Jordan Press, The Canadian Press
Published Sunday, July 2, 2017 6:57PM EDT
Last Updated Sunday, July 2, 2017 8:23PM EDT
OTTAWA — Tragically Hip frontman Gord Downie made a rare public appearance Sunday to bring attention to the ongoing plight of some of Canada’s young indigenous people, likening it to the same kind of pain young people suffered in the now defunct residential schools.
He told young people gathered at festivities surrounding “We Day,” the movement inspired by children’s rights activist brothers Craig and Marc Kielburger, that they can learn a lot about the history of government-funded, church-run residential schools, where indigenous children endured widespread sexual, emotional and physical abuse.
Standing on the stage set up on Parliament Hill for Canada Day weekend, Downie said that indigenous children in parts of Canada still must travel great distances to go to school, likening it to “the pain, the torture and the death,” suffered in the residential schools.
Indigenous leaders say children regularly leave to the nearest urban centre to get education and health care services not offered in remote communities. There have been cases where the young people have died because get caught up in risky behaviour because they lack community supports.
“It is still happening even though the residential school has gone away. Kids are still having to travel great distances to live and go to school,” Downie said, with silence filling the pauses between his words.
Downie is suffering from an incurable form of brain cancer and makes few public appearances, but has used those to be a voice for the country’s indigenous peoples and the harm caused by the residential school system.
One day after the country marked 150 years, Downie used his brief time on stage to speak about the “new” country that would be born in the next 150 years.
“Yours is the first generation in the new and real Canada. I love you,” he said to applause.
“You and yours, the indigenous, together will make this a true country now, one true to your word. The new 150 years, not the old one. The new one. Exciting and true.”
The path to reconciliation was a key theme of the Canada Day weekend in the nation’s capital, which saw a group of indigenous activists erect a demonstration teepee on Parliament Hill as part of what they called a “reoccupation” to bring attention to the history of indigenous people. It was removed on Sunday.
The federal Liberals have been the focus of political heat over the party’s sweeping promises to First Nations, amid increasing pressure to comply with a human rights tribunal’s order to properly fund First Nations child welfare services.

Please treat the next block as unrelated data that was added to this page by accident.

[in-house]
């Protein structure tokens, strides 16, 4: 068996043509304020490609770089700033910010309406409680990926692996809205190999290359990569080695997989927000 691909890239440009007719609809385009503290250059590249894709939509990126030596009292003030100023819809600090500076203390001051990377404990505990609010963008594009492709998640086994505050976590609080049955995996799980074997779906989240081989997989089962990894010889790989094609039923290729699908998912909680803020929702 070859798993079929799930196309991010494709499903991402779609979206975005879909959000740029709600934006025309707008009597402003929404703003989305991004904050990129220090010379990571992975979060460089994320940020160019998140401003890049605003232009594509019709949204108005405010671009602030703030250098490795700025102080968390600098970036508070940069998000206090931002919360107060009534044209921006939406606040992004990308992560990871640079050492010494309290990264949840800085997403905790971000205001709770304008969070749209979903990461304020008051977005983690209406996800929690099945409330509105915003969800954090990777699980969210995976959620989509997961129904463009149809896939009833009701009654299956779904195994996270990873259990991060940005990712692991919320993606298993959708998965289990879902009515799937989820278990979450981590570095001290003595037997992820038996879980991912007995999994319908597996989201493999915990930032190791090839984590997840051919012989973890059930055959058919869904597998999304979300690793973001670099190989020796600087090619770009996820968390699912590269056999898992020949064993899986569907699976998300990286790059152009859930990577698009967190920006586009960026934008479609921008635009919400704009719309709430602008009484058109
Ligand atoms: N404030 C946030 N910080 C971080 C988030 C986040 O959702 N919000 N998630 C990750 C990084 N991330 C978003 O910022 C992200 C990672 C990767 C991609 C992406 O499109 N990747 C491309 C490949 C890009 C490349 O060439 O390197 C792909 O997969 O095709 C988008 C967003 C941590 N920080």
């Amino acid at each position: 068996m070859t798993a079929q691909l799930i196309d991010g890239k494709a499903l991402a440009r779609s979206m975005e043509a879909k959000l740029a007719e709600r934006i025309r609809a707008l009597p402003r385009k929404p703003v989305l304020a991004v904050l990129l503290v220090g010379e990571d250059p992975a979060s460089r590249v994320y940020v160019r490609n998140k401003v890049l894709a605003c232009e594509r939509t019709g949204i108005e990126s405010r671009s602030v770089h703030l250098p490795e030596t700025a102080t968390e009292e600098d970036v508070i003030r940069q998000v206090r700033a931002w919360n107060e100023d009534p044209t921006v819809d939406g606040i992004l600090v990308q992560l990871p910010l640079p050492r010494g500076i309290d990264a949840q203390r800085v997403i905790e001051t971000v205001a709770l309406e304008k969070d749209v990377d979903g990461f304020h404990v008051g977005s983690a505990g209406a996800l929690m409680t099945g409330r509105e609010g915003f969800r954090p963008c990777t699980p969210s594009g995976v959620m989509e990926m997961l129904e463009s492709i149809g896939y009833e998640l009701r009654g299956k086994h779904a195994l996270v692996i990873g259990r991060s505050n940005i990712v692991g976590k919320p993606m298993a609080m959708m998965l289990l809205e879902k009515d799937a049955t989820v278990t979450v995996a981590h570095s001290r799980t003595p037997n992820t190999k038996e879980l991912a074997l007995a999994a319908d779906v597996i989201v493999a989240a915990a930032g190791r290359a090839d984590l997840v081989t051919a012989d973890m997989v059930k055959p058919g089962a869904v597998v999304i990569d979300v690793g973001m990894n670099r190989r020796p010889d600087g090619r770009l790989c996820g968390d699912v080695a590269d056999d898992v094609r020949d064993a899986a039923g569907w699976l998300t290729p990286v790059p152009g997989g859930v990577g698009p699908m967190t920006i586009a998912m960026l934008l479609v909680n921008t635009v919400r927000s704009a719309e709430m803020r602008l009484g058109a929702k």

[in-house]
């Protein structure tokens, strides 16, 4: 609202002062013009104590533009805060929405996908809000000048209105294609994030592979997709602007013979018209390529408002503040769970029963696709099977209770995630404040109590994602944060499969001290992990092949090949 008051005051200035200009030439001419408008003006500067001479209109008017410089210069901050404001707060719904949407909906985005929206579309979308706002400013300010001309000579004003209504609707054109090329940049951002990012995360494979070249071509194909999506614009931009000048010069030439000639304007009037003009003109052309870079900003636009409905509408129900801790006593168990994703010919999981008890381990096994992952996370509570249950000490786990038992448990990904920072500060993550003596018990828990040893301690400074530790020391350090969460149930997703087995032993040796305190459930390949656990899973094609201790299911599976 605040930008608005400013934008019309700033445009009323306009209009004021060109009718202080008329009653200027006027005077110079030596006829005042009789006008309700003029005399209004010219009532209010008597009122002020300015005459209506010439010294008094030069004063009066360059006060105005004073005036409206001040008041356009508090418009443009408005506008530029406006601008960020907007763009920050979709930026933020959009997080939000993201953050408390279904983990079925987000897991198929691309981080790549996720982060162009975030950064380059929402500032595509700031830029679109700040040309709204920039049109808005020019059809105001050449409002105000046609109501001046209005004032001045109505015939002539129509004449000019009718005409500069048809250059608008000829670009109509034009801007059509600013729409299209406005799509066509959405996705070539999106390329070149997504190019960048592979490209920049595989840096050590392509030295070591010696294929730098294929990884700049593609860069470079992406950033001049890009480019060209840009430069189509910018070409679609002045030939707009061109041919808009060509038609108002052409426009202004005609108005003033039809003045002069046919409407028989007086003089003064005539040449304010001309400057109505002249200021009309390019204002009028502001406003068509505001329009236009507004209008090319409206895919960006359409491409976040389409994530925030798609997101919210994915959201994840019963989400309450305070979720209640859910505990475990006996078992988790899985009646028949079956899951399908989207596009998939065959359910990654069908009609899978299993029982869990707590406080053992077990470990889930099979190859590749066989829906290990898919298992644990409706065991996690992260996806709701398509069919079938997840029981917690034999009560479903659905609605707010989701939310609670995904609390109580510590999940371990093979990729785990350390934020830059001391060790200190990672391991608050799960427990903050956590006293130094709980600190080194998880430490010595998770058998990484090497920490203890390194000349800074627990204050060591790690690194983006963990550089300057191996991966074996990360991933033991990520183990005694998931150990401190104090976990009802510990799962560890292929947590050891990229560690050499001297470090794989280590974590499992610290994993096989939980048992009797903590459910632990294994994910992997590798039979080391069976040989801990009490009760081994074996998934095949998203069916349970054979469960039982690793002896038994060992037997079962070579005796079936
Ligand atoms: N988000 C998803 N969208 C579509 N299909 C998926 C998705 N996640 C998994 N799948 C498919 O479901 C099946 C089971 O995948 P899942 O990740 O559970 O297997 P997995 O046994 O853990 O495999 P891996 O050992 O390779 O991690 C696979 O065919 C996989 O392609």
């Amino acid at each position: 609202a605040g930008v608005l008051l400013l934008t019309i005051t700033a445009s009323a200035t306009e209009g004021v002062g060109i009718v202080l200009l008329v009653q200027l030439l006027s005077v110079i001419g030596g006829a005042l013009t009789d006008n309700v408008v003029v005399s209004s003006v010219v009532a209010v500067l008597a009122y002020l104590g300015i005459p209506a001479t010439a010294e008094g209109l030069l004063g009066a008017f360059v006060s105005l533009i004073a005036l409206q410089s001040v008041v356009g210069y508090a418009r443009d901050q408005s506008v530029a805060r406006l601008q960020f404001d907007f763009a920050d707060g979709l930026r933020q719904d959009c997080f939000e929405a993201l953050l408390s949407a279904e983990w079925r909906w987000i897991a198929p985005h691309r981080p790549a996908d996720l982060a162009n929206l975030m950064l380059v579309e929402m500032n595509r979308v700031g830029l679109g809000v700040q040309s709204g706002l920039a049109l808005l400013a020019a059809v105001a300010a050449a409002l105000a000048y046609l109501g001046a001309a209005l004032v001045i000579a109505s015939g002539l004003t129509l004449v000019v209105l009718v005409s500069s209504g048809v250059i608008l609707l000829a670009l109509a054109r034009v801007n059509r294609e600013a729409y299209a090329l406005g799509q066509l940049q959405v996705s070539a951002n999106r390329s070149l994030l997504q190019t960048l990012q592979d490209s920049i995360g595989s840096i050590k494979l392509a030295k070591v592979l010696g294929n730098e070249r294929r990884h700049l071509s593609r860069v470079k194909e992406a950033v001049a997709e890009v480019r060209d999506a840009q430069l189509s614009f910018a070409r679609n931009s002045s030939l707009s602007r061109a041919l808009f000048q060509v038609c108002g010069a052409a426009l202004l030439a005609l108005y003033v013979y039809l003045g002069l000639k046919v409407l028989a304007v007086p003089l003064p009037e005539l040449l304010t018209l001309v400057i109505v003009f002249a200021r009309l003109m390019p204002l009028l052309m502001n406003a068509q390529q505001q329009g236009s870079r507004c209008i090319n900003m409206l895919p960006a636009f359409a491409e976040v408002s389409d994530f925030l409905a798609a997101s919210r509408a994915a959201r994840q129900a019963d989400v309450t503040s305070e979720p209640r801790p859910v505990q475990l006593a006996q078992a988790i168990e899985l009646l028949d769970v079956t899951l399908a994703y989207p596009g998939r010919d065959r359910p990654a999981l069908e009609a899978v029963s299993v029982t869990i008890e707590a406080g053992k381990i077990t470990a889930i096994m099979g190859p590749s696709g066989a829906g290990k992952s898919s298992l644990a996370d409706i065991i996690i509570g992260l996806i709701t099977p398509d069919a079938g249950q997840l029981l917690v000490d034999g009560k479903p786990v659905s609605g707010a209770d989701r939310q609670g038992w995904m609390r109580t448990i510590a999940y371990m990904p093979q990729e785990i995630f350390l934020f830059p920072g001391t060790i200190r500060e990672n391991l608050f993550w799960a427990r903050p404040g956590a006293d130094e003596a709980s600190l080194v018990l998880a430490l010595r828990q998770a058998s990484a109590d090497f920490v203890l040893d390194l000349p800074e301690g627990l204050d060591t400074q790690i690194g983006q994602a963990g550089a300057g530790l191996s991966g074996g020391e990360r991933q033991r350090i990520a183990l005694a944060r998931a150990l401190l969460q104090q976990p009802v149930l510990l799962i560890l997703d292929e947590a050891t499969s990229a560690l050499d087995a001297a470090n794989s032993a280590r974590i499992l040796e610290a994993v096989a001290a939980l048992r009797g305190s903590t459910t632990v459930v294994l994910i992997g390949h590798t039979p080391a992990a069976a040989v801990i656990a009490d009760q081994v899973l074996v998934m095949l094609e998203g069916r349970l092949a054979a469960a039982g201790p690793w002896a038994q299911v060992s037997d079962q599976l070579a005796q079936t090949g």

On Sunday, Prime Minister Justin Trudeau told Downie and those in attendance that Canadians and their government must accept responsibility for “our failings” as the country tries to help victims and their families heal decades-old wounds.
“Gord, your work is a powerful reminder of all that still needs to be done to acknowledge one of the darkest chapters in our history and make things right with Canada’s First Nations, Metis Nation, and Inuit peoples.”
After Trudeau spoke, a school choir performed Downie’s song “The Stranger,” the lead track off his solo album Secret Path that tells the story of 12-year-old Chanie Wenjack. Wenjack died in 1966 after running away from the Cecilia Jeffrey Indian Residential School in Kenora, Ont.
Downie had previously performed the song at a “We Day” event in Toronto in October. This time, he stood to the side, appearing emotional at times, and tipping his hat to the choir when they all donned sparkling purple hats similar to the one Downie wore during the Hip’s last tour last year.
As the choir walked off the stage, Downie shook the singers’ hands and thanked them.
Borrowed from: Stephen – S. Bradford Long Blog – Daily Reflection.
Every day, I go to work as a grocery store cashier at a family-owned business in a prosperous region of the more generally depressed Appalachian mountains. This work has transformed my life, not because it is the exciting, high-impact, high-power job so many of us dream about in our twenties and thirties, but because it brings me into direct contact with humanity.
I am sometimes astonished by the suffering, just beneath the surface, that permeates the air. I see it in the grocery store in a way I might not see it in other careers, because all humanity – the miserable and the joyful, the ill and the well, the rich and the poor – need to eat. Therefore, the grocery store is a gathering place where all social lines breakdown. We are united by the commonality of food.
I see a young man – eyes drooping, so thin I can see his spine poking against his teeshirt, dragging himself through the aisles as if he is dragging a tank behind him. I watch him through the aisles, I check him out at the register, and he is often rude, empty. Being a depressive myself, I know the marks of an inner Hell that is tearing him to shreds.
I watch people dying slowly and miserably of terminal illnesses that they cannot afford to address. Some are full of bile, their regret cast before them like a long shadow, while others are trying to soak up as much life as they can.
I remember the old woman who received a phone call while in my line to inform her that her grandson had just committed suicide. She wept, and I listened hard to her stories of her grandson. She thanked me, and went on her way.
I remember the man who wandered through my line, tears in his eyes. He looked at me as if he were starving for something I couldn’t give him, and he said, “My best friend just died of a heroin overdose. Please, please, value your friends, value every moment you have on this earth.” He wandered out the door, lost in his grief.
An old woman came through me line once, and her cart was full of frozen cakes. She met my eyes. “My daughter just killed herself,” she said. “These frozen cakes were her favorite. I will save them, I will keep them forever.”
I see meth addicts, skeletons of their former selves. I see alcoholics, the smell of whiskey heavy on their breath. I see the mentally ill, talking to people who aren’t there, and I see the homeless, wandering in from the street because we have air conditioning and cheap food. I see shreds of humanity abandoned and forgotten.